Daily Bible reading: Habakkuk 1-3, Revelation 14

Act out

A person stands on a stage speaking wise words with an eloquent voice. Their words are truth. Their words hold life.

A person sits in the crowd hearing words and, even though they are powerful, this person feels nothing. There is no change. They are hollow.

Then a stranger beside them gently takes their hand. Suddenly the world changes.

Which person is greater—the speaker or the silent hand-holder? Which one has more wisdom and understanding? We might be inclined to say that it’s the person speaking, but if their words have no effect, what use are they?

If you are wise and understand God’s ways, live a life of steady goodness so that only good deeds will pour forth. And if you don’t brag about the good you do, then you will be truly wise.

James 3:13 (NLT)

Telling people what you know and what you can do isn’t the same as showing people what you know and what you can do. In the end, our actions hold far more sway than our words. Words, though they may be right, are empty unless our actions back them up. Words aren’t always necessary to convey a strong message. In fact, they are rarely needed.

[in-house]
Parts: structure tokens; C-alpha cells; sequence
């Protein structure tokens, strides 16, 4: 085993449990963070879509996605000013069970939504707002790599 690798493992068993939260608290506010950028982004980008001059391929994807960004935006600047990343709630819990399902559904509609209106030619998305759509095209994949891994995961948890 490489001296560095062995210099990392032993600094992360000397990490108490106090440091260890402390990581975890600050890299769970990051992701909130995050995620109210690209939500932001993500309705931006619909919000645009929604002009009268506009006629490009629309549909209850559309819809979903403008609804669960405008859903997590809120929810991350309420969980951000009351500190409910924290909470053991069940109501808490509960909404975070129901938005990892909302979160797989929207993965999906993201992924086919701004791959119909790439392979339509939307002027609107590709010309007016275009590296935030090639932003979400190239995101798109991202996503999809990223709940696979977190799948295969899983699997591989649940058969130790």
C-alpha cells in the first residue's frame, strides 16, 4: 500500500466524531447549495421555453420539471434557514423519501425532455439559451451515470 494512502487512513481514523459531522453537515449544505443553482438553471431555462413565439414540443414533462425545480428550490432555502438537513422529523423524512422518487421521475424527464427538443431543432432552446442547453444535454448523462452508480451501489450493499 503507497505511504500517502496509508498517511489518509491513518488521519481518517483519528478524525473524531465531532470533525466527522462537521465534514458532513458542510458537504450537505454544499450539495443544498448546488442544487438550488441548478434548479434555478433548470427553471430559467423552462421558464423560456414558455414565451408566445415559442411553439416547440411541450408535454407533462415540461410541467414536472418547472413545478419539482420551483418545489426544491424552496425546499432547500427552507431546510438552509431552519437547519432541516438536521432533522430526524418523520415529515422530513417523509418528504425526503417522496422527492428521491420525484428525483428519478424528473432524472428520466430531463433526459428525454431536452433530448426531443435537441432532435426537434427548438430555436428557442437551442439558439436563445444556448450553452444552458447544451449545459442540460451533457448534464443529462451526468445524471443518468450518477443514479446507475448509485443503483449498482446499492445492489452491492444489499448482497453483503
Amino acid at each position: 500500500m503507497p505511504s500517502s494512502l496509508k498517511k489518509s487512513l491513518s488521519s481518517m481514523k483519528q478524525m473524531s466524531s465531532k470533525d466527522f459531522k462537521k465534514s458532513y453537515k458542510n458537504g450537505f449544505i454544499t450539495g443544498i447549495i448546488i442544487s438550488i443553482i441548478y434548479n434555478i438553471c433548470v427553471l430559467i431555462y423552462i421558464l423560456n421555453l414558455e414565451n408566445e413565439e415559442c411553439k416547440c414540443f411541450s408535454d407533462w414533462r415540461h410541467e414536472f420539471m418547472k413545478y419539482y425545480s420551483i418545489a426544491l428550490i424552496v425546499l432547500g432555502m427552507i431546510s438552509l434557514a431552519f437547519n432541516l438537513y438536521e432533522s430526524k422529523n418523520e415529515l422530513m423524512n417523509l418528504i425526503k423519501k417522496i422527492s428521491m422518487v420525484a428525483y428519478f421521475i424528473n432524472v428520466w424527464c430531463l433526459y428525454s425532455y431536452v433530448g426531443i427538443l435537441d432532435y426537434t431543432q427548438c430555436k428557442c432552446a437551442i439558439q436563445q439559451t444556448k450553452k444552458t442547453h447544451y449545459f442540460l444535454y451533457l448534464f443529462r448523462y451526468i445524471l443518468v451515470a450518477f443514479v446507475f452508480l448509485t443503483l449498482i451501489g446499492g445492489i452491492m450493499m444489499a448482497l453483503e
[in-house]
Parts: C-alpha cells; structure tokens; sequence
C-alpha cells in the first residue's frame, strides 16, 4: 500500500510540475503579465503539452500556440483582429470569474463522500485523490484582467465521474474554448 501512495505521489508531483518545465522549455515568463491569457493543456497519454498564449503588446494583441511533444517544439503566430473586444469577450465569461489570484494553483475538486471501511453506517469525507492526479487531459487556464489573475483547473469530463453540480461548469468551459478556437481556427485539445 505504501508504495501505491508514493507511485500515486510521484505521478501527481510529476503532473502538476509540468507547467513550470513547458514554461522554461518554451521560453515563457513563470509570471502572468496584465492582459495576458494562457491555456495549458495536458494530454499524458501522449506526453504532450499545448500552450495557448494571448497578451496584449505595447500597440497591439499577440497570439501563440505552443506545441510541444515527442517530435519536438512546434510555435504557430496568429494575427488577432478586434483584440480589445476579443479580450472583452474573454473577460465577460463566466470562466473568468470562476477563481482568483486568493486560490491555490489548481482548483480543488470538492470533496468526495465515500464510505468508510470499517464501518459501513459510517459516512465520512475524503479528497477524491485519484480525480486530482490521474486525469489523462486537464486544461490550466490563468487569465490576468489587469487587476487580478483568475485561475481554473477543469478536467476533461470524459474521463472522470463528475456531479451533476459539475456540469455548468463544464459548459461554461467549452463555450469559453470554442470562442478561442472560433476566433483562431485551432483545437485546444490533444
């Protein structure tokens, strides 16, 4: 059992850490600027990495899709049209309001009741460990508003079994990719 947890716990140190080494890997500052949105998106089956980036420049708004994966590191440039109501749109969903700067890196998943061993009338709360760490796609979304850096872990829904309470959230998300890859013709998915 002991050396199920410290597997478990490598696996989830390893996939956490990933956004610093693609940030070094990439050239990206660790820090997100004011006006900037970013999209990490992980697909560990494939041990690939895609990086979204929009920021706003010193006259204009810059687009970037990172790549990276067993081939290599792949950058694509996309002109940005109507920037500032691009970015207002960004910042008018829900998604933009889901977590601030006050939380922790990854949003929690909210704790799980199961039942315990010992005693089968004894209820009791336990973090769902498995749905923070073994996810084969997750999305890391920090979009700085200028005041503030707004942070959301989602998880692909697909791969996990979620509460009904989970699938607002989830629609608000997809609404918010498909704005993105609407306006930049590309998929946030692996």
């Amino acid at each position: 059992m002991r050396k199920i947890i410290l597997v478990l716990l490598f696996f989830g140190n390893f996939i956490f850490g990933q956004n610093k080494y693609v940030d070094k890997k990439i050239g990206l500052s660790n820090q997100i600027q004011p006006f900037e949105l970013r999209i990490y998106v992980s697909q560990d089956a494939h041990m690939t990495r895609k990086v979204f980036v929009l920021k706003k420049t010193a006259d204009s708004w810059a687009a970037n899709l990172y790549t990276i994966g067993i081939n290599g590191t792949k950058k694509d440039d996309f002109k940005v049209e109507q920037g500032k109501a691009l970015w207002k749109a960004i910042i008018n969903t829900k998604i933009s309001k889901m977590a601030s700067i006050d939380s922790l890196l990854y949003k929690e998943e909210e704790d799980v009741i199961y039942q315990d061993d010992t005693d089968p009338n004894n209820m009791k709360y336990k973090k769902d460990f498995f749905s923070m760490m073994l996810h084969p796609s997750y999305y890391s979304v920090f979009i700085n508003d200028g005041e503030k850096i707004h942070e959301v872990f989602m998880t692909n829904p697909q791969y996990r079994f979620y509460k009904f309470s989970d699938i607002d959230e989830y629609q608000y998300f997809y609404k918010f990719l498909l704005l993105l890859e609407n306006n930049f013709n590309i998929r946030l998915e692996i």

We all make many mistakes, but those who control their tongues can also control themselves in every other way.

James 3:2 (NLT)

As Christians, especially as those who may not be in public ministry, we may struggle with ways to share our faith. We can’t find the words. Bringing up God in conversation always seems shallow and contrived. But what if words aren’t what we need to be sharing? I’ve personally had more people ask me about my faith based on my actions than my words.

When we act out Christ’s love and live a life of steady goodness so that good deeds will pour forth, we open doors that our words could never open. We make paths where our words could never go. We affect lives in ways words never could.

Don’t try to find the right words. Try to do the right deeds.